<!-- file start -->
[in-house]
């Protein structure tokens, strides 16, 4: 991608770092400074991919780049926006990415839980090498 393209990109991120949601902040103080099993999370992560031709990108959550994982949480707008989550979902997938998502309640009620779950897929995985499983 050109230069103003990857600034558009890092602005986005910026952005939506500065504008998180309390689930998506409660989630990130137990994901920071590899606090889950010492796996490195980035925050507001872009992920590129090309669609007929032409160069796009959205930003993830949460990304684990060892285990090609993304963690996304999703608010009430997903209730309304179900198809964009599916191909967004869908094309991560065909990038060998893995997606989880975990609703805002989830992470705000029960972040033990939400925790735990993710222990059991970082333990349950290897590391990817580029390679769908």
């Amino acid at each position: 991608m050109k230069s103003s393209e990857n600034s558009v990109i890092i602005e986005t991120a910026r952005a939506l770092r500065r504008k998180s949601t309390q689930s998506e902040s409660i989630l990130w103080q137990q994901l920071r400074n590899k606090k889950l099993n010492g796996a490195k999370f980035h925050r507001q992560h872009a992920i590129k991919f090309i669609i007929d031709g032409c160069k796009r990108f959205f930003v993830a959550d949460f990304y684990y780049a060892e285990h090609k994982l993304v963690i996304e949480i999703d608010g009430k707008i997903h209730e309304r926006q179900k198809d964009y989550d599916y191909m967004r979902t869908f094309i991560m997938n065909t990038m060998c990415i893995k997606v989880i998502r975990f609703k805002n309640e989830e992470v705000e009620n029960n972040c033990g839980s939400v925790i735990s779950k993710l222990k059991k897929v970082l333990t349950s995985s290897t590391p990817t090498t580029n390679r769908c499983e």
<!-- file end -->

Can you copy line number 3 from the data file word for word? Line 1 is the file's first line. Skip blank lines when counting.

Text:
């Amino acid at each position: 991608m050109k230069s103003s393209e990857n600034s558009v990109i890092i602005e986005t991120a910026r952005a939506l770092r500065r504008k998180s949601t309390q689930s998506e902040s409660i989630l990130w103080q137990q994901l920071r400074n590899k606090k889950l099993n010492g796996a490195k999370f980035h925050r507001q992560h872009a992920i590129k991919f090309i669609i007929d031709g032409c160069k796009r990108f959205f930003v993830a959550d949460f990304y684990y780049a060892e285990h090609k994982l993304v963690i996304e949480i999703d608010g009430k707008i997903h209730e309304r926006q179900k198809d964009y989550d599916y191909m967004r979902t869908f094309i991560m997938n065909t990038m060998c990415i893995k997606v989880i998502r975990f609703k805002n309640e989830e992470v705000e009620n029960n972040c033990g839980s939400v925790i735990s779950k993710l222990k059991k897929v970082l333990t349950s995985s290897t590391p990817t090498t580029n390679r769908c499983e």